A call for Zamlers
- Dear Fellow Keidaners:
As I was thinking of something new and different to say, two pieces
of news came to me.
The first was an email from Sam Schleman. He has already contributed
generously to our Vital Records Indexing project, but he expressed
the wish to help generate more funds to expedite the progress of
Sam had tallied up his known living relatives and came up with some
200--all of them descendants of Keidaners. "What I would like to do
is to send out an email to all these relatives, describing the
Keidan Vital Records project and asking them to make contributions
to the project," wrote Sam. "Of course, if other Kedainers were to
also do this, we might raise additional [monies] for the project."
Sam went on to explore the possibility of allocating the individual
contributions of his relatives to a cumulative Schleyerman Family
As I reflected on Sam's touching gesture I realized he was
responding to the ancient call for Zamlers.
In the 19th century the great Jewish historian Simon Dubnow issued
an appeal for Zamlers to round up communal records and historical
documents in the remote shtetlach of the Russian Pale. Were it not
for these Zamlers, the "History of the Jews in Russia and Poland"
and "The World History of the Jewish People" might never have been
When YIVO was founded in Vilna in 1925, hundreds of Zamlers answered
their call, collecting documents and records for the YIVO archives.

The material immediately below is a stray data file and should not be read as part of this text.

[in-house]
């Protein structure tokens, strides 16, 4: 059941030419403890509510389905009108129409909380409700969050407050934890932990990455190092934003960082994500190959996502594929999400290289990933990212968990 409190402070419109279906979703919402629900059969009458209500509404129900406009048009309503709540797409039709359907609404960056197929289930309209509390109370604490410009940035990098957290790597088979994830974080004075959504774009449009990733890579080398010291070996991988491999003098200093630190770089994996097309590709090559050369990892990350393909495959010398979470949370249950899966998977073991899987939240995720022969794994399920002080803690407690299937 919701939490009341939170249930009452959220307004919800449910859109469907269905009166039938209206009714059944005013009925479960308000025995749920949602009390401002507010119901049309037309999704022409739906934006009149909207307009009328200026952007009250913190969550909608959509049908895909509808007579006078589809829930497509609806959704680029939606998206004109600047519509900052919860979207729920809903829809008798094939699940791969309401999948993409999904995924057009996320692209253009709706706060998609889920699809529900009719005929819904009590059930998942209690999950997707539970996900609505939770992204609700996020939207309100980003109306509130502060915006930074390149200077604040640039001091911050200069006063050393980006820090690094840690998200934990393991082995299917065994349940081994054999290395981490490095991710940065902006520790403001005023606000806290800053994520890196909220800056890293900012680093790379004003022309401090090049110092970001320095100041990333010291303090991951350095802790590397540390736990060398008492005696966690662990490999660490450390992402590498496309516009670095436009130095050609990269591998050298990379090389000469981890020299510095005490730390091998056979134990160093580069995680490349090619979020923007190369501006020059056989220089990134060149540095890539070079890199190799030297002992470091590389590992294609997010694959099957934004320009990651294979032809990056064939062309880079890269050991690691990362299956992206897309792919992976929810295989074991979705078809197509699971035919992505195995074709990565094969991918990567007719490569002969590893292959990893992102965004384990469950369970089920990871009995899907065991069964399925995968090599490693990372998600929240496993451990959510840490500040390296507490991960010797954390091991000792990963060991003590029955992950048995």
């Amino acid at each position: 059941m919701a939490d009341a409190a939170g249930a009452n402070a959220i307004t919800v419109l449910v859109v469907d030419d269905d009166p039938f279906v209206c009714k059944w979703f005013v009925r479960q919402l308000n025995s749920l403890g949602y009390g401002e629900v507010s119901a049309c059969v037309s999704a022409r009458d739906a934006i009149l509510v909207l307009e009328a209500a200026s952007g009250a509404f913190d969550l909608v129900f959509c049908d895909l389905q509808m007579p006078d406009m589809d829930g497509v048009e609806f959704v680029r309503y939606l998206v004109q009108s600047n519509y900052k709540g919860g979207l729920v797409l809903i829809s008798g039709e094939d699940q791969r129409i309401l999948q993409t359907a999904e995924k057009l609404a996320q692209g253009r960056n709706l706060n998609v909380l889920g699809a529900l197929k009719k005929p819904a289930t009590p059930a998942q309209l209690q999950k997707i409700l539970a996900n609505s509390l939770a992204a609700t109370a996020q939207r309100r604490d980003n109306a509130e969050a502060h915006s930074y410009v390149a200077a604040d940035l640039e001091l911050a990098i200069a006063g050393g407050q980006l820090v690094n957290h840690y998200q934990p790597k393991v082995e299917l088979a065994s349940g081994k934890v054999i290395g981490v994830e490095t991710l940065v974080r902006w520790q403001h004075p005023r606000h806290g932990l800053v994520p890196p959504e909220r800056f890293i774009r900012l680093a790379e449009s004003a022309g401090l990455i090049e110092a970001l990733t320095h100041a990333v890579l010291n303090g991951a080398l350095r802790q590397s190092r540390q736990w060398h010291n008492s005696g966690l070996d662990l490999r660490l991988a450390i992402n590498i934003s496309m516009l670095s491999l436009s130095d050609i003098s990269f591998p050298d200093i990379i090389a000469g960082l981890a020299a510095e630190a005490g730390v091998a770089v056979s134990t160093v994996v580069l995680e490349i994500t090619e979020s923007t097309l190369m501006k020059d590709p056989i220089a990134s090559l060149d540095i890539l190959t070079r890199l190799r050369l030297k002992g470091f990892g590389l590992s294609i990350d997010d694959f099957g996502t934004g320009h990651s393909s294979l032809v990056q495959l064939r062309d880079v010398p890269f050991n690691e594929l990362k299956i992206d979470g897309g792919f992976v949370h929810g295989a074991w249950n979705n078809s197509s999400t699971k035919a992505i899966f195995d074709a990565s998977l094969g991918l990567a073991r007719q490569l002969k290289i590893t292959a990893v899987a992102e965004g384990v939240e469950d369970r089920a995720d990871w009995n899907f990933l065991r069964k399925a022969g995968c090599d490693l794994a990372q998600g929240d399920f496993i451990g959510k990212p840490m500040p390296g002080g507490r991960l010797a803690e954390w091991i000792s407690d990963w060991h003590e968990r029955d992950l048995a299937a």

And much more recently Aaron Lansky, the founder of the National
Yiddish Book Center, said he owes his greatest success in collecting
1.5 million Yiddish books to his team of energetic Zamlers.
In Yiddish "zamler" means "a collector." The ancient Zamlers
traveled on foot or, if they were lucky, by horse and buggy. Today's
Zamlers can network on the internet.
If the Keidan VRI project is going to blossom in 2005, we need the
help of Zamlers. You can be a contributor, you can be a Zamler, or
you can be both. If you select "Both," you will immediately qualify
for the "Mentsh of the Month" award.
As Joel Ratner has already posted on the LitvakSIG digest, a
translator has been assigned to the Keidan vital records, and work
is about to begin. But the challenge will be to keep the translator
translating. We have sufficient monies to pay for the translation of
an initial batch of records. But thousands more records are
waiting for your funding. Make it happen. Email me to receive the
easy VRI donor form and send it with your contribution to:
LITVAKSIG, Inc., Department 77-9253, Chicago, IL 60678-9253.
And then go out and be a Zamler!
Olga Zabludoff, Coordinator
Kedainiai/Keidan VRI Project